Life long bonds

Heart transplant patient and nurse

Heart Transplant Nurse Practitioner Jo Maddicks-Law and Heart Transplant Clinical Nurse Maureen Rogers from The Prince Charles Hospital are proud to be part of a team that makes such a difference to the lives of patients.

Reflectively wading through a photo album of the many patients she has helped, Jo Maddicks-Law is reassured of the difference she has made to the lives of others.

In her 23-year affiliation with The Prince Charles Hospital’s Heart Transplant Service, Jo knows the ups and downs of transplantation. 

Originally appointed as heart transplant coordinator in 1993 and transitioning to Nurse Practitioner for the service in 2009, Jo has seen the many sides of heart transplantation and knows what it takes to give patients a second chance at life.

To mark DonateLife Week from Sunday 2 August to Sunday 9 August, Jo talks about what it is like working in a transplant unit.

“It’s like having a day time job and night time job at one time. It’s certainly not glamorous,” she said.

Despite the hard work, Jo says that the best part of her nursing career was as transplant coordinator for the service.

“It is a complex and busy role. When coordinating, you are responsible for organising and synchronising all aspects of the transplant process.

“This involves getting the patient to the hospital and making sure they are prepped for surgery, organising the organ retrieval team, and ensuring the surgical team are ready to receive the donor heart when it arrives at TPCH.

“All the processes have to be timed perfectly to achieve the best outcome for the patient, but being a complex process with many compounding variables, this is not always so easy.”

Jo’s longstanding association with the service has enabled her not only to view the evolution of the transplant specialty, but has allowed her to develop trusted connections with patients and her own colleagues.

“The goal posts for transplantation have constantly moved. When I first started, patients were told they would probably survive for five years post transplant.

“Now because of improvements in medications and care practices, the average span of survival is 14 years with many patients now into their second decade.

“Our patients are now living longer and are being given more opportunities with their lives. But with age and long term medications comes a range of other complications.

“For this reason, members of the heart transplant team have much longer associations with patients.”

For Jo, this enduring bond has been further strengthened through her role as Nurse Practitioner where she has become ‘the trusted voice at the end of the phone.’

“I know their voices when they ring – they don’t even have to say their name,” she said.

Jo has contact with all patients who undergo a heart transplant at TPCH and those who have had transplants elsewhere, but now live in Queensland.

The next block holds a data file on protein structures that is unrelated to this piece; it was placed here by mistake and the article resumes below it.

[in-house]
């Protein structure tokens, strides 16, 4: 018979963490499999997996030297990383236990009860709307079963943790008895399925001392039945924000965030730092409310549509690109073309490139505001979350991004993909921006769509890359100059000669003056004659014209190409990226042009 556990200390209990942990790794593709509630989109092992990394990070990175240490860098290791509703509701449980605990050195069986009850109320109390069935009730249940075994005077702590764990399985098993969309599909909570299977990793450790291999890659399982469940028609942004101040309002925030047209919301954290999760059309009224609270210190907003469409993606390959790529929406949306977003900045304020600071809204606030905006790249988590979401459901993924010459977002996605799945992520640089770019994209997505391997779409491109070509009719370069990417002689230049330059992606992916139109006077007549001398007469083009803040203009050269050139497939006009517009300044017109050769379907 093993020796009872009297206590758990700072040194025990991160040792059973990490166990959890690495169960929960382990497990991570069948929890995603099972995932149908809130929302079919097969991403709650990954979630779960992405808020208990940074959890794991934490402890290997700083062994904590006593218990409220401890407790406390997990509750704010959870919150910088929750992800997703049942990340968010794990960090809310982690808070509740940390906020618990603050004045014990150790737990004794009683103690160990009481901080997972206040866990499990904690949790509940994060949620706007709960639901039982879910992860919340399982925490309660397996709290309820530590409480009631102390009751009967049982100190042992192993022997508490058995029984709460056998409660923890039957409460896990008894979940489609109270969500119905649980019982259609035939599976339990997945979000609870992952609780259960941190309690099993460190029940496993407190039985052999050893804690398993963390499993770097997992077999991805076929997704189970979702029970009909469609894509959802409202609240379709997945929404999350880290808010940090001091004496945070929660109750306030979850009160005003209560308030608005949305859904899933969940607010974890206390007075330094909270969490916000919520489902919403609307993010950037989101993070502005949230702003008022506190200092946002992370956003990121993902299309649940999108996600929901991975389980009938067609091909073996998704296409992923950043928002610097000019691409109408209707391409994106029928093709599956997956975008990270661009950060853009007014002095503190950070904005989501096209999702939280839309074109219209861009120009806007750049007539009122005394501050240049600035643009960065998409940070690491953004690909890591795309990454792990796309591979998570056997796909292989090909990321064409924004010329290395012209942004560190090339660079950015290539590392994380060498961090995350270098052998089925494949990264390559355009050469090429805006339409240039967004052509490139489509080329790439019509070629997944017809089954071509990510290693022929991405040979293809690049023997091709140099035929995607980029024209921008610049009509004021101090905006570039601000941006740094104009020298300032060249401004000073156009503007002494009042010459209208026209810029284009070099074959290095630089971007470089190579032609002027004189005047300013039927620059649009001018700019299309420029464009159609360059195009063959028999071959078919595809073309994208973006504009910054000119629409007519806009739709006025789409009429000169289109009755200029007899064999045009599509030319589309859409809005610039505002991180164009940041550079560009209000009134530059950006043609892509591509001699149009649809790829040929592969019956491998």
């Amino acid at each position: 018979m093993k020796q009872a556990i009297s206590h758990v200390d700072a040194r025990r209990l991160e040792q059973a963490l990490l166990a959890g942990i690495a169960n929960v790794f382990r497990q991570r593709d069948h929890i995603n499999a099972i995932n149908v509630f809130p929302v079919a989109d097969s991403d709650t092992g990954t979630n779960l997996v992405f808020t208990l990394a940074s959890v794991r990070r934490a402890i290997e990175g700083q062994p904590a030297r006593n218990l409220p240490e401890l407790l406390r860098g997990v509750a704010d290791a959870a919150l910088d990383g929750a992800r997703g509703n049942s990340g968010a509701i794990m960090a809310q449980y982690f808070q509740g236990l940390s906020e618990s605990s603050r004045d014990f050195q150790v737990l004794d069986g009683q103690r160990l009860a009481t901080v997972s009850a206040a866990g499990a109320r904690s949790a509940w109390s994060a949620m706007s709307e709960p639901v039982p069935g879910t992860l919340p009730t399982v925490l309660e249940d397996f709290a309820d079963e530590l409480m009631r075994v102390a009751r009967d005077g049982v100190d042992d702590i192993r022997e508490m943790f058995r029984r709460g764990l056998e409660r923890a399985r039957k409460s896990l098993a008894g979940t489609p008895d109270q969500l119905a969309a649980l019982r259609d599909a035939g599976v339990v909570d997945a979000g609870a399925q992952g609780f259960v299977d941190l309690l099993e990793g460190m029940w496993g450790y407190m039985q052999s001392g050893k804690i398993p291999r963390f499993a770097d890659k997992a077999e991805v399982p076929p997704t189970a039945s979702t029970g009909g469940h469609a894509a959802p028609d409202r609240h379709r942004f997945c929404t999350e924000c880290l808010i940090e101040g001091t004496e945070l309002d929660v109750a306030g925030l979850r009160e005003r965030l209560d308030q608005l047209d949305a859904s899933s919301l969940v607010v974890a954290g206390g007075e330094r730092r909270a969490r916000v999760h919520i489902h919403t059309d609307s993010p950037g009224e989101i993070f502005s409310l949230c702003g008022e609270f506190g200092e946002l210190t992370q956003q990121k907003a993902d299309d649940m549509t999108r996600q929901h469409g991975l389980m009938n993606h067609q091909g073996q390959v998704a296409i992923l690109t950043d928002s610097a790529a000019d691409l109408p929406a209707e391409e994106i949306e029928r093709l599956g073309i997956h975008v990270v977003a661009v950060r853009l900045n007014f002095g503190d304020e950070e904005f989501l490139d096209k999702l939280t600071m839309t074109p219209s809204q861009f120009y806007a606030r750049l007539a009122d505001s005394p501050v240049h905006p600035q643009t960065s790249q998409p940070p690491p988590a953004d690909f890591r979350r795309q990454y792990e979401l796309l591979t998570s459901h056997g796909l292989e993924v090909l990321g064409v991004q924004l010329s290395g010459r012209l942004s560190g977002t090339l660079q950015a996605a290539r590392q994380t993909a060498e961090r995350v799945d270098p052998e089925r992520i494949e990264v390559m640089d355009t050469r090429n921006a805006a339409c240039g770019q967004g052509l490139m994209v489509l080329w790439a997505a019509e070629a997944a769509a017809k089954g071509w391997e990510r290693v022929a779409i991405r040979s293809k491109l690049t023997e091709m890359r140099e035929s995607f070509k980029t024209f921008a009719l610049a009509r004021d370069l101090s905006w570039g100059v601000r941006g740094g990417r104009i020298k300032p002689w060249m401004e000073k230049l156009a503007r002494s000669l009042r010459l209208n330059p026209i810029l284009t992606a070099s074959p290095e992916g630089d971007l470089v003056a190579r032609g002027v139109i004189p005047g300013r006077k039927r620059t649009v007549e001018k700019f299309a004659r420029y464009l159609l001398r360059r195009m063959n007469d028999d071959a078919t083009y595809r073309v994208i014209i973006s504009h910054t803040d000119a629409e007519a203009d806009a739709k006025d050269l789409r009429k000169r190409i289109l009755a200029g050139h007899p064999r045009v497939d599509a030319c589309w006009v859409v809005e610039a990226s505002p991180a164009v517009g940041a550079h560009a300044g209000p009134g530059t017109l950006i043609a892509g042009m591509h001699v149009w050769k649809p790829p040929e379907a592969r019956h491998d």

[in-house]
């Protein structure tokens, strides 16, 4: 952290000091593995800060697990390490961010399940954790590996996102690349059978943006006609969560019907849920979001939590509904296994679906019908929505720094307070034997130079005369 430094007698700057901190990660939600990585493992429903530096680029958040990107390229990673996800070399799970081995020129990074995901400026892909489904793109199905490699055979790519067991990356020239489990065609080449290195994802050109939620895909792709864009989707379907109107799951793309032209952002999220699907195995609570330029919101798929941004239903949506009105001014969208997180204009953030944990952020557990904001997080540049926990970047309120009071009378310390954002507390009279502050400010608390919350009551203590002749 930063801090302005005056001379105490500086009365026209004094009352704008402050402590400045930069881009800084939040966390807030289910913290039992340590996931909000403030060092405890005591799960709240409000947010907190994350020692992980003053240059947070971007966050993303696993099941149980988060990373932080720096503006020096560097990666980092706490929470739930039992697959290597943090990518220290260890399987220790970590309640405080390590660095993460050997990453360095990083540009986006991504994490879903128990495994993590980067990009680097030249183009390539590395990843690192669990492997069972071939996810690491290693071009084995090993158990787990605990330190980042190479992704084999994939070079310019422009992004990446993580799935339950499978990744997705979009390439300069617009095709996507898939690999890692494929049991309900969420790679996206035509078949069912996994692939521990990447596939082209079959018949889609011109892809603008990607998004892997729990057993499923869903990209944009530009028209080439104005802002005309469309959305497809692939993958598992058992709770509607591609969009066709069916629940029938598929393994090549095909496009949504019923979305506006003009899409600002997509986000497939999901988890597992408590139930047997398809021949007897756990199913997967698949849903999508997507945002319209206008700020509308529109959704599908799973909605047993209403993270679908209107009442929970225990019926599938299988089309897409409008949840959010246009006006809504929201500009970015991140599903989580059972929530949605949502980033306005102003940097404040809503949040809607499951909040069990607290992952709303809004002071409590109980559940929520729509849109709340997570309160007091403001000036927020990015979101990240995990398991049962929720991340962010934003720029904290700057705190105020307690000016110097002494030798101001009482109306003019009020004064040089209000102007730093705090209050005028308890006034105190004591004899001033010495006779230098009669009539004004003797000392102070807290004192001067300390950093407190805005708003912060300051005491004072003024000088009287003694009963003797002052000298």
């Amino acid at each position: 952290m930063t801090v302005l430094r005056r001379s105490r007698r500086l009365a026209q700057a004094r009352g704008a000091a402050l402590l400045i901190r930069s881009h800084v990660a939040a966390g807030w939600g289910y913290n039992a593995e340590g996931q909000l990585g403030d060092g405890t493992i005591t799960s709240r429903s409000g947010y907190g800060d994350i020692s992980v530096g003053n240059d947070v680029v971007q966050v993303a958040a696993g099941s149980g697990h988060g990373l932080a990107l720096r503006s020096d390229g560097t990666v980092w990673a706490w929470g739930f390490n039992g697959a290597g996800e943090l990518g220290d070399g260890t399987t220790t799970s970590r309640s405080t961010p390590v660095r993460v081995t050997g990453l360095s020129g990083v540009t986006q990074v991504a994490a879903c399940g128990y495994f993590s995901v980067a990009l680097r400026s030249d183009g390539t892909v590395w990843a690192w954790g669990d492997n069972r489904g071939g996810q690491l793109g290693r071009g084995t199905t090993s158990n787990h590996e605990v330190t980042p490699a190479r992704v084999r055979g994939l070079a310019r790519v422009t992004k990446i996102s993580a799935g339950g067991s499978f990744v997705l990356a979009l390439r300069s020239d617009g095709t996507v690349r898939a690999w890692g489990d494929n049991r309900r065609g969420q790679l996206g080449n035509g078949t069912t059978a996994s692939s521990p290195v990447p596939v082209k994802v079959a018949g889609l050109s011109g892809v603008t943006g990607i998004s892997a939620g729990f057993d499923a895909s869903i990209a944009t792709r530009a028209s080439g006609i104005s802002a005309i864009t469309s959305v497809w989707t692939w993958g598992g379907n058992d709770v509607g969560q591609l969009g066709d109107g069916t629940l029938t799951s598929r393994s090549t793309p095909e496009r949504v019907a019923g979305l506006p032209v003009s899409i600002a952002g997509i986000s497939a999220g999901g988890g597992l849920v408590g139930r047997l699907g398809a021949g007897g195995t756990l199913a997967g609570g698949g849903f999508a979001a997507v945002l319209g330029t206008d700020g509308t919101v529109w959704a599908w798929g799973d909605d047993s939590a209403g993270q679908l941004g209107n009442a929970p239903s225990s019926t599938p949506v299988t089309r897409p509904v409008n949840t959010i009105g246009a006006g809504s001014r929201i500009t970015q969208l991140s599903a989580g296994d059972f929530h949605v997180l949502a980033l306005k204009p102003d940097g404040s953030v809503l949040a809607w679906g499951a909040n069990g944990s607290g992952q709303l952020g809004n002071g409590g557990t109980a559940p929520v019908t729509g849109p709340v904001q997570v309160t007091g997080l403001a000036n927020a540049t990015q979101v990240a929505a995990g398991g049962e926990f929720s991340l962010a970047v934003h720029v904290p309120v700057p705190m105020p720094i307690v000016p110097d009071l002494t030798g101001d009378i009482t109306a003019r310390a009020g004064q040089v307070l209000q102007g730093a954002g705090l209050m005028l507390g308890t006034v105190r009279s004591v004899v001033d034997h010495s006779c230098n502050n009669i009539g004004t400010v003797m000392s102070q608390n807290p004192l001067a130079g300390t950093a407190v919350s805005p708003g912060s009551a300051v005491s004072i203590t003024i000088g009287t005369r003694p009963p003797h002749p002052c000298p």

“Because of the complex nature of post-transplant care, I have regular phone contact with patients who can experience a variety of health issues following transplant.”

Patients are educated to monitor their health and how to recognise when they might have a problem and that they call the unit for advice or help. 

“With transplant, patients can experience problems at any time day or night. My job is to always be available to respond and address problems before they escalate into something much more. It can mean liaising with the patient’s GP, pathology services or local hospital to provide assistance or review.”

For Jo, it’s the personal connection with patients that has always given her the most satisfaction in her career.

“Transplant patients can be with us for a very long time, so we get to know them inside and out. For many patients, we are the people who gave them back a relatively normal life and they want us to be part of it.”

Over the years, Jo and other members of the transplant team have received countless photos and invitations from patients and their families, showing them how far they’ve come.

“This is the greatest reward – seeing patients who were once really sick get better and reach milestones in their own lives. That’s why we come to work every day.”

While Jo is proud to be part of a team that changes the lives of patients, she is not blind to the downsides of transplantation.

“Unfortunately transplantation is not a long term solution. We give patients a second chance at life; but this life can range from two days to 20 plus years,” Jo said. “We are essentially with patients from their transplant until the end of their life. That side of transplantation never gets easier.”

Jo openly praises the strength and cohesiveness of the transplant team as being a guiding force in getting through the more difficult times of transplant.

“We all endure the good and bad times together. We wouldn’t make it without each other.”

To learn more about organ and tissue donation, visit

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